August 05, 2014, 7:24 PM — Samsung Semiconductor continues to pack data more into solid-state storage, announcing Tuesday a new generation of its V-NAND technology that should help bring down the cost and power consumption of flash later this year.
The first 3-bit version of its 3D V-NAND (Vertical NAND) flash, it fits one more bit of data on each layer of the stacked technology. Bob Brennan, vice president of Samsung Semiconductor's memory solutions lab, expects an SSD (solid-state drive) using the new technology to ship by the end of this year.
V-NAND stacks flash vertically, achieving greater density without having to pack more components onto a single chip layer. Boosting density on flat, so-called planar chips is getting harder and more expensive because cells that are closer together have higher error rates. Without V-NAND, price declines on flash would slow down, Brennan said. This latest development should help to keep them going.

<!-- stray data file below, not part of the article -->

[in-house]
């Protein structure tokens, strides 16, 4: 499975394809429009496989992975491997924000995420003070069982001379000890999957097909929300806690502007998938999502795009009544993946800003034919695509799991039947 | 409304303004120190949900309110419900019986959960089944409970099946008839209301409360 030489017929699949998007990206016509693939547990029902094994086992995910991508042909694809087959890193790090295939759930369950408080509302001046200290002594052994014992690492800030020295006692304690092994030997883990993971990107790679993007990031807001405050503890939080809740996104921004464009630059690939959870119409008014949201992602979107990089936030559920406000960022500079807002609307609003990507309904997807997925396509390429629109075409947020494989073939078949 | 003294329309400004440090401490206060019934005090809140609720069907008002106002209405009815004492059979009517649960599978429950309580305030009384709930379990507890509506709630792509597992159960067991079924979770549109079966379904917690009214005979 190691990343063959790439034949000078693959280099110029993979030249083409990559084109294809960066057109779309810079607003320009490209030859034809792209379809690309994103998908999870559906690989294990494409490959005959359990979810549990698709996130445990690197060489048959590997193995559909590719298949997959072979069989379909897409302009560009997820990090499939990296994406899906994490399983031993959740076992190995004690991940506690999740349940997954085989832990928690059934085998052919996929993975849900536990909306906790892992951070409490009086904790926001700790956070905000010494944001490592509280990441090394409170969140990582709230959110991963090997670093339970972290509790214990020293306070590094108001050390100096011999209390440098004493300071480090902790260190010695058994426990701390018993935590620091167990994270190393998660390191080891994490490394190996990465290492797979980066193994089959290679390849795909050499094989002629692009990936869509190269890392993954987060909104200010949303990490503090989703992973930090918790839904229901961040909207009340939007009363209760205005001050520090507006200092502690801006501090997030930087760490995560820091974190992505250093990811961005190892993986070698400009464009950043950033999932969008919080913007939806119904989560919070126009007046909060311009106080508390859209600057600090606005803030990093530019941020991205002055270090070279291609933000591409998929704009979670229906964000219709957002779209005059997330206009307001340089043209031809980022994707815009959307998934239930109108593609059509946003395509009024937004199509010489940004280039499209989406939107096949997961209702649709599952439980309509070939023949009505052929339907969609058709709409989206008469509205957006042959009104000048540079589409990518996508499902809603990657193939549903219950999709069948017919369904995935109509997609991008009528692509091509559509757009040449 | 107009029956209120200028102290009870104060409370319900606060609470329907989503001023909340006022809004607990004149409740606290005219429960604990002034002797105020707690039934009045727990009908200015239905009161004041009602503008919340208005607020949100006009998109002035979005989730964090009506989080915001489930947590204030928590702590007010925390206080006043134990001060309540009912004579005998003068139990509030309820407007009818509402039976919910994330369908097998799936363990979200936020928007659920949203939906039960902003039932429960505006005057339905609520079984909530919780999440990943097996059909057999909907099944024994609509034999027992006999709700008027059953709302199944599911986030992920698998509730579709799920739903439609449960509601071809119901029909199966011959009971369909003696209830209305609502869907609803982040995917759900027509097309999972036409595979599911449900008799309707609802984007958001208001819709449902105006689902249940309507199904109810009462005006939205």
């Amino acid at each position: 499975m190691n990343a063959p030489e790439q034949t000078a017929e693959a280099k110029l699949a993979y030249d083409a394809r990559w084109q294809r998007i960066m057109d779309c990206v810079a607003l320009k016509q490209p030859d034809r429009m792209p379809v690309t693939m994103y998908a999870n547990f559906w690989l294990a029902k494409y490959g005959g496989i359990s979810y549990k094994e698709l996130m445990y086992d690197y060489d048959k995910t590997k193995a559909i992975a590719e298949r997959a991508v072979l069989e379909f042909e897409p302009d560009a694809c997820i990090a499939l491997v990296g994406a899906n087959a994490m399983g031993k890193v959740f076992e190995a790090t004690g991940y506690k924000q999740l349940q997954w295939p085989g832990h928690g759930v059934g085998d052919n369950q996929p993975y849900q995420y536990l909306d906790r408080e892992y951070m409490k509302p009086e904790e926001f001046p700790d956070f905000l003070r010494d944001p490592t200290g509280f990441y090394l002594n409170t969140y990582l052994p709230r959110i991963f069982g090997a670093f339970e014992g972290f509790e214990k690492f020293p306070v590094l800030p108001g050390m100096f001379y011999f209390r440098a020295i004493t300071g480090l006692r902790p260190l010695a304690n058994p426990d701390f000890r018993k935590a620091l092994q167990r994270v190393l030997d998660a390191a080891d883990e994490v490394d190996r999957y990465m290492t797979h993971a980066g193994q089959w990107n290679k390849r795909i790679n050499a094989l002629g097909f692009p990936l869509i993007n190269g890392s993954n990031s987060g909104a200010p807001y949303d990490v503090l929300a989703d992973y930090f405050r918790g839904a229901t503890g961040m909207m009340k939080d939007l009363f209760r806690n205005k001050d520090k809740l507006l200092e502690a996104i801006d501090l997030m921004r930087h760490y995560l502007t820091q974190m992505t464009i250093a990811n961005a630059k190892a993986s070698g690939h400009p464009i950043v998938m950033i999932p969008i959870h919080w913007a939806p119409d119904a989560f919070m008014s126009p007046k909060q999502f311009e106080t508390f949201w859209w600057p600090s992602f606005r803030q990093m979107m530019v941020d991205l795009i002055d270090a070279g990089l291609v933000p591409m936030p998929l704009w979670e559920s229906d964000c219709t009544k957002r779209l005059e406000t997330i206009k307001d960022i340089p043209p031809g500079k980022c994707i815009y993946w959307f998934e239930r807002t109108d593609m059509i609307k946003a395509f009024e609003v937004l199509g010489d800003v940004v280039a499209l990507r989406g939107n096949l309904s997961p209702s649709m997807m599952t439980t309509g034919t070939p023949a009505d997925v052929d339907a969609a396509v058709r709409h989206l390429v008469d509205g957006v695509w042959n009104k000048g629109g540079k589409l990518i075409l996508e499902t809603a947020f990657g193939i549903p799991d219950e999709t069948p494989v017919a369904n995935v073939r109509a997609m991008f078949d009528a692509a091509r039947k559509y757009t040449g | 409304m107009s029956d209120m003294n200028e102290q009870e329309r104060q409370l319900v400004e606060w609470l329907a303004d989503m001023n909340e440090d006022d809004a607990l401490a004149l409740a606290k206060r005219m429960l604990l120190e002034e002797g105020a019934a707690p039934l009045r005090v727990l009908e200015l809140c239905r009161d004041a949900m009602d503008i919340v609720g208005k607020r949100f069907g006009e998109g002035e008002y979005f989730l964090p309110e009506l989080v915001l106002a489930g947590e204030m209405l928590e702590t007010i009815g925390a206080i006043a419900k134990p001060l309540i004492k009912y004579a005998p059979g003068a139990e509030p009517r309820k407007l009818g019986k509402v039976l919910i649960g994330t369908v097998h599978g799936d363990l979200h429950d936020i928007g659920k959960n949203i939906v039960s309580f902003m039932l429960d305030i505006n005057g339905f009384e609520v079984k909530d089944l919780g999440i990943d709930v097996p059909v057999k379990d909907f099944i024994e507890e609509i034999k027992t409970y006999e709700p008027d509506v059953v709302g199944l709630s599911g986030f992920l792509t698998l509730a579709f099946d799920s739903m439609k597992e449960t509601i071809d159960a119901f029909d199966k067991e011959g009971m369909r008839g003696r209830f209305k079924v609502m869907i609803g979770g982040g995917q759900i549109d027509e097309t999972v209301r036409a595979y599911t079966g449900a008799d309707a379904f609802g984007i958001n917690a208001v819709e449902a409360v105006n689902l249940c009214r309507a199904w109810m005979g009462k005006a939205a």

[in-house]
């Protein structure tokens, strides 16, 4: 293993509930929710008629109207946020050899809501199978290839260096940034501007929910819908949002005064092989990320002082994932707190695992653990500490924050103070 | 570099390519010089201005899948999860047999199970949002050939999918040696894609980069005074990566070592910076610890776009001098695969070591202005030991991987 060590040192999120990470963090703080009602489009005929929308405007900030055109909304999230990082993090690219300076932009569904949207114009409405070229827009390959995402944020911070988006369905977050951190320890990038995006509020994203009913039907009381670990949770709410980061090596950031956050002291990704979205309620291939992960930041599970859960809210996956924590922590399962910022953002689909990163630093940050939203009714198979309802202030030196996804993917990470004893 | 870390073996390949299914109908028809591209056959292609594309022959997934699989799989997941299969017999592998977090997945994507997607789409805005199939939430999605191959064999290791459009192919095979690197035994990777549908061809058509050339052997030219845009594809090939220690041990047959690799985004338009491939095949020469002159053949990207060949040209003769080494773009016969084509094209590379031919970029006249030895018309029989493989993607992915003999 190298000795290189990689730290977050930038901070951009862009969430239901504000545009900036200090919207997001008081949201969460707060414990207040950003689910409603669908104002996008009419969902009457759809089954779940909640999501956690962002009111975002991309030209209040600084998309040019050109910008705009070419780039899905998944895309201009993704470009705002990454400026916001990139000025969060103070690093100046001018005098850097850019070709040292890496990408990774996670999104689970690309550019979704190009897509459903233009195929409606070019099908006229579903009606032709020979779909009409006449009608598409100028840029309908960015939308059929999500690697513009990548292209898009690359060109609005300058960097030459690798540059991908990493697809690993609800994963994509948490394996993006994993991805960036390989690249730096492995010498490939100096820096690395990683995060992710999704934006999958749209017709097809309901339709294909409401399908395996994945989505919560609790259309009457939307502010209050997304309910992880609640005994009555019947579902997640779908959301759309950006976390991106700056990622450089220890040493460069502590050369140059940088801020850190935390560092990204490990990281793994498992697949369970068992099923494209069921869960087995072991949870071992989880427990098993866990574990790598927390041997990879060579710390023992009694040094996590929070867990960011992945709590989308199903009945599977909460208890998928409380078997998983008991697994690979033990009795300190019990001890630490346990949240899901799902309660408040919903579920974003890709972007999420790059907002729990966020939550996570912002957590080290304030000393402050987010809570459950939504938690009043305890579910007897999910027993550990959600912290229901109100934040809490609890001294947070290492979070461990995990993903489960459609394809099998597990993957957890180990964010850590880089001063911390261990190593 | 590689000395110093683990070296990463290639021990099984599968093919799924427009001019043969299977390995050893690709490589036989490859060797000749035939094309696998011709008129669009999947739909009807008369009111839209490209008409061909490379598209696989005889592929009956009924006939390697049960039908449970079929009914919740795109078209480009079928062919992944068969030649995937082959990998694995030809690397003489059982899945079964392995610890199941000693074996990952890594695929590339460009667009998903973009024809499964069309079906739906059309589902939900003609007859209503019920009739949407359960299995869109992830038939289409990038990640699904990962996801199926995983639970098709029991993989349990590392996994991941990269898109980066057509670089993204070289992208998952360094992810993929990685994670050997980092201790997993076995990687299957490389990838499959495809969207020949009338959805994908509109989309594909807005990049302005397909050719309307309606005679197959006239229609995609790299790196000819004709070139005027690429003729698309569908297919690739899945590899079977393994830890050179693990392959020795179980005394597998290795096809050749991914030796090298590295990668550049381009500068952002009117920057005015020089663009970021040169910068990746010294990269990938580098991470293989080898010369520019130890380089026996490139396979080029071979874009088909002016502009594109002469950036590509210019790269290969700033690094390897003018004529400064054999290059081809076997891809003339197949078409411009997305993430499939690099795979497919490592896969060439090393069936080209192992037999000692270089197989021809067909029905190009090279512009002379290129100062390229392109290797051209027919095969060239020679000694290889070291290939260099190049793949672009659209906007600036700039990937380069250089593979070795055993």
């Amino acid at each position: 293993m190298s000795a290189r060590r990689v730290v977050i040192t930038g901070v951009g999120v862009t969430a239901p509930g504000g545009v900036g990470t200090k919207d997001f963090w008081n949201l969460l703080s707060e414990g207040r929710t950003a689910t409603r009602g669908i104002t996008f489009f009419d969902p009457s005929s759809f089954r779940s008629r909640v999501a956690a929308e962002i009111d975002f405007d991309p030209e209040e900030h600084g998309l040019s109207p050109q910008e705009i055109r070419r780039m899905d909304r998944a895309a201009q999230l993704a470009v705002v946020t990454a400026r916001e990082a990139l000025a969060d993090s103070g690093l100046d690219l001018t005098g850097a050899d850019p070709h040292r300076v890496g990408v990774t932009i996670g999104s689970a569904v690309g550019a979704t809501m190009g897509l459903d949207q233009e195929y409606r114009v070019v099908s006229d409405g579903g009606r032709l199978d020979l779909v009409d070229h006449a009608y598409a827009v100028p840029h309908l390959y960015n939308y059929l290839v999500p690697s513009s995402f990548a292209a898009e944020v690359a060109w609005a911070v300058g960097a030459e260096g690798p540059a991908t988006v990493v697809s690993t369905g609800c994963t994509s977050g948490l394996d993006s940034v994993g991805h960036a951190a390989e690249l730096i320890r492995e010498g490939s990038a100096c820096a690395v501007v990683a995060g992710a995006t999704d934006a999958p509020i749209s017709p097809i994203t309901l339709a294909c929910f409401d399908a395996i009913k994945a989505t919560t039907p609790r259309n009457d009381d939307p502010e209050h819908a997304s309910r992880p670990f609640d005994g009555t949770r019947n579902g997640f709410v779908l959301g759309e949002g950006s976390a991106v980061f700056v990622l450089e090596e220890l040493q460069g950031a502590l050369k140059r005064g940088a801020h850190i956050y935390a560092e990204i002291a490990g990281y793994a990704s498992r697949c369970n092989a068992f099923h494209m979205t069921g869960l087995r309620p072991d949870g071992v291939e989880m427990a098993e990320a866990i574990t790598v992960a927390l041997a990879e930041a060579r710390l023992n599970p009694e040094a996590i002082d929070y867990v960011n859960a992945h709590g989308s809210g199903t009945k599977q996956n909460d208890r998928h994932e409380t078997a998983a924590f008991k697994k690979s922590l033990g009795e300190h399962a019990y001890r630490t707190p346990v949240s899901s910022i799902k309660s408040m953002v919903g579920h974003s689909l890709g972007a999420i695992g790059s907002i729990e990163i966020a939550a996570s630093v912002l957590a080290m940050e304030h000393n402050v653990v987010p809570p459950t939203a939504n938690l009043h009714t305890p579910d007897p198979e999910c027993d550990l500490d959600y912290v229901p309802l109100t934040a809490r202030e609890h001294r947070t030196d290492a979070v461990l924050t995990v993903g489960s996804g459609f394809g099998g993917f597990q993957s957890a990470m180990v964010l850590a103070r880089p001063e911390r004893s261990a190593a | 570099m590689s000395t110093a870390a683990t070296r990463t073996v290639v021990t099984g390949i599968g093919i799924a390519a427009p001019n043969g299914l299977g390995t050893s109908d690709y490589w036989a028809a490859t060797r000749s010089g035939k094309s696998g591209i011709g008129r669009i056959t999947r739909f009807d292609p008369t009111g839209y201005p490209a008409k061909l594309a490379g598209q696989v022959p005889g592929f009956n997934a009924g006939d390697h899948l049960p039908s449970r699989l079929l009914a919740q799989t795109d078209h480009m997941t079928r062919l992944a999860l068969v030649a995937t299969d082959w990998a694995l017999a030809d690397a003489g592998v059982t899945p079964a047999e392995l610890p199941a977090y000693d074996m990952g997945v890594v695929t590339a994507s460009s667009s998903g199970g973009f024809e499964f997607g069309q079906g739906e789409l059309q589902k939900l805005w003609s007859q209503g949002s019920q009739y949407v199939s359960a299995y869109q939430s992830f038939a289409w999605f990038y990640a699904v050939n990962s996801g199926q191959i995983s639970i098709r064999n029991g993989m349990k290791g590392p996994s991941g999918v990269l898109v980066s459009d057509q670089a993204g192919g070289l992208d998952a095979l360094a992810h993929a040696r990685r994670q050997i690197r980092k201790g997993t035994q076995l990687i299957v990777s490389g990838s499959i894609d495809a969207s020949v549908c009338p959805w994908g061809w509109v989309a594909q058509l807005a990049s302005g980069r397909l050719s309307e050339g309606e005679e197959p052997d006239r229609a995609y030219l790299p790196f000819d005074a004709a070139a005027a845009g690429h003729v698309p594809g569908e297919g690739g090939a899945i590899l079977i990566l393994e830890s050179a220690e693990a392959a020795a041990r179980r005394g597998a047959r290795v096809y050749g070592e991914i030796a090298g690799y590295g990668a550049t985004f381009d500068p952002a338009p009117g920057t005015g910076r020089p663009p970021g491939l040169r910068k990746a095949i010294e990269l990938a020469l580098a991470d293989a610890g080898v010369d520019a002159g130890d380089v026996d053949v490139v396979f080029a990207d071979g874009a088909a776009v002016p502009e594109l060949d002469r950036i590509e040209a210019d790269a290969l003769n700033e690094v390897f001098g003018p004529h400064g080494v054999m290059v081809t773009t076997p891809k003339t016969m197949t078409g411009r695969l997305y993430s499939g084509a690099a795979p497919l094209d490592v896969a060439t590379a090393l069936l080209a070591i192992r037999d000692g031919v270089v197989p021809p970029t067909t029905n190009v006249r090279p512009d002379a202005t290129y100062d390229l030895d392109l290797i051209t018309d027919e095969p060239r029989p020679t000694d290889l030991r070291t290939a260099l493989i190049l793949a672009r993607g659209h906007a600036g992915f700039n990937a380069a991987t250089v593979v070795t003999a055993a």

Samsung announced V-NAND with 24 layers a year ago and introduced a version with 32 layers earlier this year. It's already shipping SSDs made with 32-layer V-NAND, the 850 Pro line, which Samsung considers so durable it provides a 10-year warranty. Both of these V-NAND releases allowed for more data than planar flash in the same size chip, lowering cost per bit and opening up a new frontier to make storage more dense.
But those versions held just two bits of data per layer. Samsung has now fit three bits on each layer, achieving the equivalent of a 48-layer design, Brennan said. Samsung thinks it can keep adding layers, too, up to 90 or 100 at some point in the future. But adding more bits per layer is another way to increase density, one that's already familiar to flash vendors because it's been done in planar flash for years.
SSDs built with 3-bit V-NAND are likely to be used in a tier of flash storage intended for high capacity more than ultimate performance, Brennan said. Facebook has expressed interest in the cheap, 3-bit version of planar flash, called TLC (triple-level cell), for storing rarely accessed content such as photos.